Ena Lamont Stewart’s landmark play of 1947, Men Should Weep, is set against a backdrop of desperate, hand-to-mouth poverty. The play is set in the dilapidated Glasgow tenement flat of the Morrison family in the 1930s and charts the family’s many hardships and small triumphs as felt by Maggie, the family’s care-worn yet sympathetic matriarch. Lamont Stewart’s play explores working class life during the depression era and gives a voice to the figure most often caricatured or marginalised: the working class woman.
Men Should Weep depicts the devastating consequences that poverty has on family life; though the setting is domestic the play is political in its intentions. By allowing these eight female characters to be heard, by allowing them to speak about the strains of raising children and keeping house while living with men who are struggling to find work, she creates a powerful portrait of what it is to live in these conditions.
1930’s Glasgow is impressively recreated by Colin Richmond’s set with its low ceilings, condensed rooms and laundry lines; it allows the audience to study the characters in a way that is almost intrusive – it’s like peering into a dolls’ house. The scene changes are performed by the cast with the house lights up, so that even these traditionally unseen moments can be observed, emphasising the lack of privacy within the tenement.
At times it feels as if there is almost too much action on stage: there are stirrings in bedrooms while brawls take place outside and we frequently hear the echo of a tubercular cough. This lack of space, this claustrophobia, shapes the characters’ actions. They can storm off but they can never completely get away; even newly-weds Alec and Isa (tenderly played by Charlene Boyd) are obliged to live with his parents. In this pressure-cooker environment, people inevitably – and frequently – snap leading to scenes of realistic, if slightly slapstick, fighting.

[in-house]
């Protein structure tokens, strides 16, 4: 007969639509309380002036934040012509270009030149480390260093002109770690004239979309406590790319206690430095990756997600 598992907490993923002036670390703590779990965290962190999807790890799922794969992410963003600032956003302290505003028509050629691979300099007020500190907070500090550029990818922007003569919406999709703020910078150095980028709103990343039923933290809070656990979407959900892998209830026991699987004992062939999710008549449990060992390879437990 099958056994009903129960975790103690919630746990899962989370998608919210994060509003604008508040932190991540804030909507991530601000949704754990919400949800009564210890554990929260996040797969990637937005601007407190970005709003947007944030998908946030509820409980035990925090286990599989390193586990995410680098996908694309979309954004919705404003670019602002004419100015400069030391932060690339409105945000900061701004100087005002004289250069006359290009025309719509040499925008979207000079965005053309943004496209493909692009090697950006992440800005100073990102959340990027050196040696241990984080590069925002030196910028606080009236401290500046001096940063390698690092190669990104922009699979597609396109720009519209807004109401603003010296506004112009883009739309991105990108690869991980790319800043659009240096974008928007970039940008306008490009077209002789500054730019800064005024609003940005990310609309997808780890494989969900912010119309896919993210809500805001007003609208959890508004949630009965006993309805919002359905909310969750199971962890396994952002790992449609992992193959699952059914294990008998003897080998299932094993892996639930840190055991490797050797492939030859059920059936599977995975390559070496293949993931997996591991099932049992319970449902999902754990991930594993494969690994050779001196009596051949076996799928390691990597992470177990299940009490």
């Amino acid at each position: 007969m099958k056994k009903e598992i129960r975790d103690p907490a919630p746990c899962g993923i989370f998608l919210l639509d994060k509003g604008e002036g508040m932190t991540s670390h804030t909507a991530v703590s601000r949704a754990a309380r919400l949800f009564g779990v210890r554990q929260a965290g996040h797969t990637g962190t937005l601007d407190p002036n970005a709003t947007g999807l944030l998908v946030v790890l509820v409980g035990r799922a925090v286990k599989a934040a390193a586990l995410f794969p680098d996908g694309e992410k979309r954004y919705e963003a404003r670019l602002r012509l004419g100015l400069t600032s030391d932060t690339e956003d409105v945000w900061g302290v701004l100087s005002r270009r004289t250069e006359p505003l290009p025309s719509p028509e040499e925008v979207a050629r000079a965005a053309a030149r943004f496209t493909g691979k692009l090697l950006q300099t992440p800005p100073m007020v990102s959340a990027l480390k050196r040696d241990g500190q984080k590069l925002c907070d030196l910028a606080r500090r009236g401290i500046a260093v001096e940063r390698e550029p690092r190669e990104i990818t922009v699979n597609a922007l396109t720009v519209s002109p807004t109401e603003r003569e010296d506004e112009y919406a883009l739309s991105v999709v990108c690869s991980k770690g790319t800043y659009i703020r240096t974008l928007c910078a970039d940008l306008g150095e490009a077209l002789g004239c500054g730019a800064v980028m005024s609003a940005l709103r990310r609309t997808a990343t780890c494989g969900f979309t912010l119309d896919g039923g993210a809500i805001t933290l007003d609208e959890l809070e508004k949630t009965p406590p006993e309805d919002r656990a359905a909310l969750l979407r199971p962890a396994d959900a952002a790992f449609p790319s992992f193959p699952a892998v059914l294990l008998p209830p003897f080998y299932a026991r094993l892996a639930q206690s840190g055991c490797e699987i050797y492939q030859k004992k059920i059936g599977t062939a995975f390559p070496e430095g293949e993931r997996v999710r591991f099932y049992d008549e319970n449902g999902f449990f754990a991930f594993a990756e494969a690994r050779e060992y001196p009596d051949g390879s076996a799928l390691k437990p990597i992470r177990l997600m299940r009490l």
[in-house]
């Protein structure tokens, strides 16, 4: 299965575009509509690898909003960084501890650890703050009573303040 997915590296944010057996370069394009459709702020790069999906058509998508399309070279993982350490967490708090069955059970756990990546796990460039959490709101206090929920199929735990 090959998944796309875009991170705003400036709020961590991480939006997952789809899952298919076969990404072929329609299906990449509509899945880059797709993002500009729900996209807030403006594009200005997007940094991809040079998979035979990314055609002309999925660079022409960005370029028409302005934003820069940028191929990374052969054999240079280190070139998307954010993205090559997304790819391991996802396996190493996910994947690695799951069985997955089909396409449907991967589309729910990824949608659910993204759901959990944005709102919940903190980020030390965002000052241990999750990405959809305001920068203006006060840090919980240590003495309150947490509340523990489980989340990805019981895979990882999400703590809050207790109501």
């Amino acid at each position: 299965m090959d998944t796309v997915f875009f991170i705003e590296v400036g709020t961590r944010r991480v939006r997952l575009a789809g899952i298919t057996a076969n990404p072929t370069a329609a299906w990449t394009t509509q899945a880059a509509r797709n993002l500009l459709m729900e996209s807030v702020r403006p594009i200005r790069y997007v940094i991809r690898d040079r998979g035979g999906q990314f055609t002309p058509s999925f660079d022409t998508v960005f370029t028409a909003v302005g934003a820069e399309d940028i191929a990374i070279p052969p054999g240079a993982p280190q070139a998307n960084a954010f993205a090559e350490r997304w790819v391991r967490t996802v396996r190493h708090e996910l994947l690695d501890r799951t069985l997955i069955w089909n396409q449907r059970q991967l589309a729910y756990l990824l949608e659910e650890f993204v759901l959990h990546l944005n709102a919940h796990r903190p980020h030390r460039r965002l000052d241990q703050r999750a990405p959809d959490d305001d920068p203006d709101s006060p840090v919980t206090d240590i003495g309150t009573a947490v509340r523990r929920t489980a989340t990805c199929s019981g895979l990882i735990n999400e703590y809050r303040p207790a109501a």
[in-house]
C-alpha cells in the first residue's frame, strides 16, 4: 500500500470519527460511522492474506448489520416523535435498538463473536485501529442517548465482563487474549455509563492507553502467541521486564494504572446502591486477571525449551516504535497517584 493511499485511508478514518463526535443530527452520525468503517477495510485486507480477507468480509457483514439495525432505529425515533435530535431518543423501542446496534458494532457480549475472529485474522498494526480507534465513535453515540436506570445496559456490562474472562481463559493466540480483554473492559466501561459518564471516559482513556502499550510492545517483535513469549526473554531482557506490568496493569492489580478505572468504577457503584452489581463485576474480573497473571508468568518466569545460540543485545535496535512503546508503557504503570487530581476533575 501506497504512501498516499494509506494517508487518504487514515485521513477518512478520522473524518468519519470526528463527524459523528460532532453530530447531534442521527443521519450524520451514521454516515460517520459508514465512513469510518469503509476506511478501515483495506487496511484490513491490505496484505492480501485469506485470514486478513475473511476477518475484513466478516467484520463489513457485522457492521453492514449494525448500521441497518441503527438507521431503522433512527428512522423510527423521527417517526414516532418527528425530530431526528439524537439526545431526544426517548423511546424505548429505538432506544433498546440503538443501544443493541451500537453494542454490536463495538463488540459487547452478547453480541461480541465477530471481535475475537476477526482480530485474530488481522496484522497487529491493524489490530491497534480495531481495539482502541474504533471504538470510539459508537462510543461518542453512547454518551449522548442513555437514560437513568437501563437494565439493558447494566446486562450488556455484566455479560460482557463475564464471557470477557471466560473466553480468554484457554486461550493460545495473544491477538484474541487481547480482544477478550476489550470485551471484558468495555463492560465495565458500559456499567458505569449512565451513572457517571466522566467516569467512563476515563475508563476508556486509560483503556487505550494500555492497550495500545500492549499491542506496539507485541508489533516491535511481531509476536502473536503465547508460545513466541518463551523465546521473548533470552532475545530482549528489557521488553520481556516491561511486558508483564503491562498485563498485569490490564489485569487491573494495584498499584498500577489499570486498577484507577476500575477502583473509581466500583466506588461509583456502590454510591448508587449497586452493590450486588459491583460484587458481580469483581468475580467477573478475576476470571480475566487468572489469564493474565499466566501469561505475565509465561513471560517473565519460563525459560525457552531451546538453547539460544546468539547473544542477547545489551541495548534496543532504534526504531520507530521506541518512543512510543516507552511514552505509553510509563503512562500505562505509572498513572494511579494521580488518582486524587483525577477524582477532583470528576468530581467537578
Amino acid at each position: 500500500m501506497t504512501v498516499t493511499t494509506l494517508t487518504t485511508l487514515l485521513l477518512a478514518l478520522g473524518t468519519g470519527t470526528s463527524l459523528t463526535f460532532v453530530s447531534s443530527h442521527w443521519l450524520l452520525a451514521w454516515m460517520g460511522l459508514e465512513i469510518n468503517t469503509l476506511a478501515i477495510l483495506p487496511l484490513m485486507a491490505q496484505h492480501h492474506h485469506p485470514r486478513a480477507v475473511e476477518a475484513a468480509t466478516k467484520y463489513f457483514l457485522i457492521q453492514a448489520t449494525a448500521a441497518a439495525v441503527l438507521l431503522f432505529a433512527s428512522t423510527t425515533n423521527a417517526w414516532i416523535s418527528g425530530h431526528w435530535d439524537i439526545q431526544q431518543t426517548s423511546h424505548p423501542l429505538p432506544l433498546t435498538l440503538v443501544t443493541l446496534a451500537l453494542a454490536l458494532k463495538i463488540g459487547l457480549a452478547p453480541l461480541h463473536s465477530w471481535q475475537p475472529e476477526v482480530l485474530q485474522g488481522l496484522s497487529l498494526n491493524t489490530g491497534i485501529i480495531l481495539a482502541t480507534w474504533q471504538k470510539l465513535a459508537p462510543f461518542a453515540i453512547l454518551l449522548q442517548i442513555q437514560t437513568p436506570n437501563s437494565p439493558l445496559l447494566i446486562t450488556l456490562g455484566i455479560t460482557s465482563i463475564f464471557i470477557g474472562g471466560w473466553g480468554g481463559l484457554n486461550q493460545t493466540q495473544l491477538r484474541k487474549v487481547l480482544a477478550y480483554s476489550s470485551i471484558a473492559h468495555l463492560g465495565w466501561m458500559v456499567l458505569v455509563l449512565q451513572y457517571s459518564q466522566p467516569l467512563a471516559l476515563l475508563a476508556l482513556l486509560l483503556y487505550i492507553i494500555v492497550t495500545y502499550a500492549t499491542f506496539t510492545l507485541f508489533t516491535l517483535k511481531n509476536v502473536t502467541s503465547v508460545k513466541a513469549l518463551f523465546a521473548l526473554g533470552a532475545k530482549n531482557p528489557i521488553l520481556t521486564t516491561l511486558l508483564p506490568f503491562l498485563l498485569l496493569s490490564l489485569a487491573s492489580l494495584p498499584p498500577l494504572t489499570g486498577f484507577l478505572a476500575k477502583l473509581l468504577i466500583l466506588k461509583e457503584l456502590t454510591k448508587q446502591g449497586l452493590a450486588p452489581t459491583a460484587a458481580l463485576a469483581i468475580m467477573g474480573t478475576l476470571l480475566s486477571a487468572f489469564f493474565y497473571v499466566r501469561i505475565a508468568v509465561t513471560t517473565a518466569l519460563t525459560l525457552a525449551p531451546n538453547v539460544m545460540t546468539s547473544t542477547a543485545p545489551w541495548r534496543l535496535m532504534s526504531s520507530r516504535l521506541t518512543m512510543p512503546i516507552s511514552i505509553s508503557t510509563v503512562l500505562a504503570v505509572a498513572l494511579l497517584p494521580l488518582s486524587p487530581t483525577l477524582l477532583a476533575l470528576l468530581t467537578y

During the scene changes the characters sing poignant Scottish folk songs, which the audience heartily joins in with. This eagerness of the audience to become part of Lamont Stewart’s world, to make felt their connection with the characters on stage, emphasises the importance of this play in the Scottish canon, but also sabotages these moments and stopped them from being truly moving. There was also a lot of energetic clapping and cheering whenever someone made a comments about economic recession or the corruption of the government.
Graham McLaren’s production for the National Theatre of Scotland is engaging even if it sometimes labours the sentimentality of the play. The set, although cramped and shabby, lacks the feeling of desperate dampness, the taint of disease, and many of the performers look a bit too perky for people living these conditions. Lorraine McIntosh gives a powerful performance as Maggie, ferocious and strong, a fighter, yet not without warmth.
Nostalgia, as Liz Lochhead noted, is Scotland’s ‘national pastime’ but the stoic Scottishness of these characters with their indomitable fighting spirit is perhaps overplayed. McLaren’s production contains a few too many laughs to really do justice to the hard-hitting world of the play; the songs provide easy, if welcome, release. But it remains a compelling and well acted piece even if it doesn’t quite reach the depths of the poverty Lamont Stewart was documenting, the raw desperation, the sense of being caged and unable to escape.